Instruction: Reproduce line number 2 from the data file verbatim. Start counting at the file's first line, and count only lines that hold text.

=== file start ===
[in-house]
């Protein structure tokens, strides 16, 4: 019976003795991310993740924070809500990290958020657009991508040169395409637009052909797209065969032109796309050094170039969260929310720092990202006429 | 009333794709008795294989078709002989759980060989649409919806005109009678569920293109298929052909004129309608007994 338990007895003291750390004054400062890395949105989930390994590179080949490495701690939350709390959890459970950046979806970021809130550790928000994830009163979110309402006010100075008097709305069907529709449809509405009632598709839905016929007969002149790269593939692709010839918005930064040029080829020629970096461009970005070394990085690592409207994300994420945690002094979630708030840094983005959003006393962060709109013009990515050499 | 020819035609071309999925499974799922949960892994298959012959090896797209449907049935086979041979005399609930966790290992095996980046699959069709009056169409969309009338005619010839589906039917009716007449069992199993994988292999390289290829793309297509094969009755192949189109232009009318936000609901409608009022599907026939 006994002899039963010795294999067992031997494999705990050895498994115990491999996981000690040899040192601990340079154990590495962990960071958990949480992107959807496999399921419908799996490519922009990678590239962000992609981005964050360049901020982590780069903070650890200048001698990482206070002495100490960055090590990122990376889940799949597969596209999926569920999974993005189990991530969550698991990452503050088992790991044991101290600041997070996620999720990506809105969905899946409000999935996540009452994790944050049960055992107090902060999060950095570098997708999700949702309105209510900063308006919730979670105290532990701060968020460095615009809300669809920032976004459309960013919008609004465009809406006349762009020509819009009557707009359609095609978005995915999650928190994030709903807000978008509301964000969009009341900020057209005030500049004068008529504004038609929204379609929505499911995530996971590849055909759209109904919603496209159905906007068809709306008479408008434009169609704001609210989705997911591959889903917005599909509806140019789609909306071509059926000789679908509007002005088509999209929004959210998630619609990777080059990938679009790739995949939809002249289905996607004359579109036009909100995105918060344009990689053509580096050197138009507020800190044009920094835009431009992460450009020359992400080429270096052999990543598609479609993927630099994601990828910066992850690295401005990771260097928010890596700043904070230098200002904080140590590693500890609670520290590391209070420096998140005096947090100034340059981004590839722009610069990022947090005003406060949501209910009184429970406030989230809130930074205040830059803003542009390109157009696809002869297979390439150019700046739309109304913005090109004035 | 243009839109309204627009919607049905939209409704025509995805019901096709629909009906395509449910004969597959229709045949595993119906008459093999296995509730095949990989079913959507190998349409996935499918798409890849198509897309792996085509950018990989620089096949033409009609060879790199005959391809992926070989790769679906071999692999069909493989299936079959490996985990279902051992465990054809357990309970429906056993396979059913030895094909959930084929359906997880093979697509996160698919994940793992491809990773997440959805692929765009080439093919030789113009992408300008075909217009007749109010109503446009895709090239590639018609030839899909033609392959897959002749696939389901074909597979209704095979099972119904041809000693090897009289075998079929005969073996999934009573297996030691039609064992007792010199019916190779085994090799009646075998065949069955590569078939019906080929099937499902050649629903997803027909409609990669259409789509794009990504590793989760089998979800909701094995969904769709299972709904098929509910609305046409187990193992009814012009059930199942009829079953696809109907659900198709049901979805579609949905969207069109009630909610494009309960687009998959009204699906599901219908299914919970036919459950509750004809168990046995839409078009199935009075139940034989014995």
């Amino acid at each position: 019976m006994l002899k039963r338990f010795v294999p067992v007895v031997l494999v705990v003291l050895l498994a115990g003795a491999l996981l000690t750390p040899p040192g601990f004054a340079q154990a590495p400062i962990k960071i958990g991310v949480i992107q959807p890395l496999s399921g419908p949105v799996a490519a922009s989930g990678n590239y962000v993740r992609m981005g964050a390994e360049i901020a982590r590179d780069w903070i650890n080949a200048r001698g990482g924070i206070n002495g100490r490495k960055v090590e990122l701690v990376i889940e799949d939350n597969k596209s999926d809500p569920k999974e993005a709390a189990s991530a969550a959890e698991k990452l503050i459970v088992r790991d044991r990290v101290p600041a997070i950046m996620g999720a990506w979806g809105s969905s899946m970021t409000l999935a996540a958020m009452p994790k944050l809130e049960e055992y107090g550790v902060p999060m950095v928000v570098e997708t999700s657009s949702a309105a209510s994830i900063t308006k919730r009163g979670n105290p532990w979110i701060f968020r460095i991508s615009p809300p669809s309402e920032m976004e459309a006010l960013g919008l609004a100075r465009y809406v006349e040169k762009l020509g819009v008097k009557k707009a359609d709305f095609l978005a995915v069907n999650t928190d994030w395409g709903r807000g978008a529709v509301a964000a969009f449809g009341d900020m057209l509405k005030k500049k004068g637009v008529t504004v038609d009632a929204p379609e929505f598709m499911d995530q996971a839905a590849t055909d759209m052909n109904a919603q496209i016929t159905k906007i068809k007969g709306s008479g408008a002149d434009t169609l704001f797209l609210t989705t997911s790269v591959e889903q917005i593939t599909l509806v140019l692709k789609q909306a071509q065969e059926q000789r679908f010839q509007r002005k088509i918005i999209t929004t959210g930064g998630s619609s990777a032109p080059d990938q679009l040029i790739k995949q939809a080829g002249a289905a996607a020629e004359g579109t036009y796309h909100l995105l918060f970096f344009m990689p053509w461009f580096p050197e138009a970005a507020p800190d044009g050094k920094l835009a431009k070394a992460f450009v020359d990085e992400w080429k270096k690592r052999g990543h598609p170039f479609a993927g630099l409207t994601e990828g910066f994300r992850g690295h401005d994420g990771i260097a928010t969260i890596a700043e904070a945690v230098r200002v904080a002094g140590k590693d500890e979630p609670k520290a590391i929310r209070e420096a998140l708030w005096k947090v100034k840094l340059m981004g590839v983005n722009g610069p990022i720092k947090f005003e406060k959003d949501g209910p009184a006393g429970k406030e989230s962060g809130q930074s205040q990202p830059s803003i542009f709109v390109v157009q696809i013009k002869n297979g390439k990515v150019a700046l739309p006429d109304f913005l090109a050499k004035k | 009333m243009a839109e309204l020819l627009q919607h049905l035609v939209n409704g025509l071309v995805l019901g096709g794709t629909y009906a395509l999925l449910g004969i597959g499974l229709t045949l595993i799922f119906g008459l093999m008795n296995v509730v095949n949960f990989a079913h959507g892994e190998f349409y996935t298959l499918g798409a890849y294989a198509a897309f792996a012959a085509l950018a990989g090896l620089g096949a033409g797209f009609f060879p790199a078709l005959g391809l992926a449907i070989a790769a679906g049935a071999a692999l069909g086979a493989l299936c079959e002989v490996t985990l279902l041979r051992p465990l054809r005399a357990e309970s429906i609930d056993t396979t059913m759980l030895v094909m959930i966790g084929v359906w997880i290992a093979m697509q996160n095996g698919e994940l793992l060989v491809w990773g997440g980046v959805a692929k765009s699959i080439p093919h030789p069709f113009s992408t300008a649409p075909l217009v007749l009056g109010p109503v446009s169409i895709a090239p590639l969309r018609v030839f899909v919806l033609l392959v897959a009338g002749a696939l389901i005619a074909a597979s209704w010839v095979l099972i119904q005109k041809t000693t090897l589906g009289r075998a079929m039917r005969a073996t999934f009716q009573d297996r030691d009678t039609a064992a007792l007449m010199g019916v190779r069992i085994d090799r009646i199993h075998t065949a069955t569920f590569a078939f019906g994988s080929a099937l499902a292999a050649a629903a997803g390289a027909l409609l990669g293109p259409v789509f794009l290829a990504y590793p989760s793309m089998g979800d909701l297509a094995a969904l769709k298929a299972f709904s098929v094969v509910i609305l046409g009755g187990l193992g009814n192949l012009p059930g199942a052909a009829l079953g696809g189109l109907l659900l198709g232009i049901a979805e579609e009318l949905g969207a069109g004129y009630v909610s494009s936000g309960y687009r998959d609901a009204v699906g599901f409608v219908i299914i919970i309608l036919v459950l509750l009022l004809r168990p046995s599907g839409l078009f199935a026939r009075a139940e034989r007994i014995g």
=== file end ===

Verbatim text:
């Protein structure tokens, strides 16, 4: 019976003795991310993740924070809500990290958020657009991508040169395409637009052909797209065969032109796309050094170039969260929310720092990202006429 | 009333794709008795294989078709002989759980060989649409919806005109009678569920293109298929052909004129309608007994 338990007895003291750390004054400062890395949105989930390994590179080949490495701690939350709390959890459970950046979806970021809130550790928000994830009163979110309402006010100075008097709305069907529709449809509405009632598709839905016929007969002149790269593939692709010839918005930064040029080829020629970096461009970005070394990085690592409207994300994420945690002094979630708030840094983005959003006393962060709109013009990515050499 | 020819035609071309999925499974799922949960892994298959012959090896797209449907049935086979041979005399609930966790290992095996980046699959069709009056169409969309009338005619010839589906039917009716007449069992199993994988292999390289290829793309297509094969009755192949189109232009009318936000609901409608009022599907026939 006994002899039963010795294999067992031997494999705990050895498994115990491999996981000690040899040192601990340079154990590495962990960071958990949480992107959807496999399921419908799996490519922009990678590239962000992609981005964050360049901020982590780069903070650890200048001698990482206070002495100490960055090590990122990376889940799949597969596209999926569920999974993005189990991530969550698991990452503050088992790991044991101290600041997070996620999720990506809105969905899946409000999935996540009452994790944050049960055992107090902060999060950095570098997708999700949702309105209510900063308006919730979670105290532990701060968020460095615009809300669809920032976004459309960013919008609004465009809406006349762009020509819009009557707009359609095609978005995915999650928190994030709903807000978008509301964000969009009341900020057209005030500049004068008529504004038609929204379609929505499911995530996971590849055909759209109904919603496209159905906007068809709306008479408008434009169609704001609210989705997911591959889903917005599909509806140019789609909306071509059926000789679908509007002005088509999209929004959210998630619609990777080059990938679009790739995949939809002249289905996607004359579109036009909100995105918060344009990689053509580096050197138009507020800190044009920094835009431009992460450009020359992400080429270096052999990543598609479609993927630099994601990828910066992850690295401005990771260097928010890596700043904070230098200002904080140590590693500890609670520290590391209070420096998140005096947090100034340059981004590839722009610069990022947090005003406060949501209910009184429970406030989230809130930074205040830059803003542009390109157009696809002869297979390439150019700046739309109304913005090109004035 | 243009839109309204627009919607049905939209409704025509995805019901096709629909009906395509449910004969597959229709045949595993119906008459093999296995509730095949990989079913959507190998349409996935499918798409890849198509897309792996085509950018990989620089096949033409009609060879790199005959391809992926070989790769679906071999692999069909493989299936079959490996985990279902051992465990054809357990309970429906056993396979059913030895094909959930084929359906997880093979697509996160698919994940793992491809990773997440959805692929765009080439093919030789113009992408300008075909217009007749109010109503446009895709090239590639018609030839899909033609392959897959002749696939389901074909597979209704095979099972119904041809000693090897009289075998079929005969073996999934009573297996030691039609064992007792010199019916190779085994090799009646075998065949069955590569078939019906080929099937499902050649629903997803027909409609990669259409789509794009990504590793989760089998979800909701094995969904769709299972709904098929509910609305046409187990193992009814012009059930199942009829079953696809109907659900198709049901979805579609949905969207069109009630909610494009309960687009998959009204699906599901219908299914919970036919459950509750004809168990046995839409078009199935009075139940034989014995």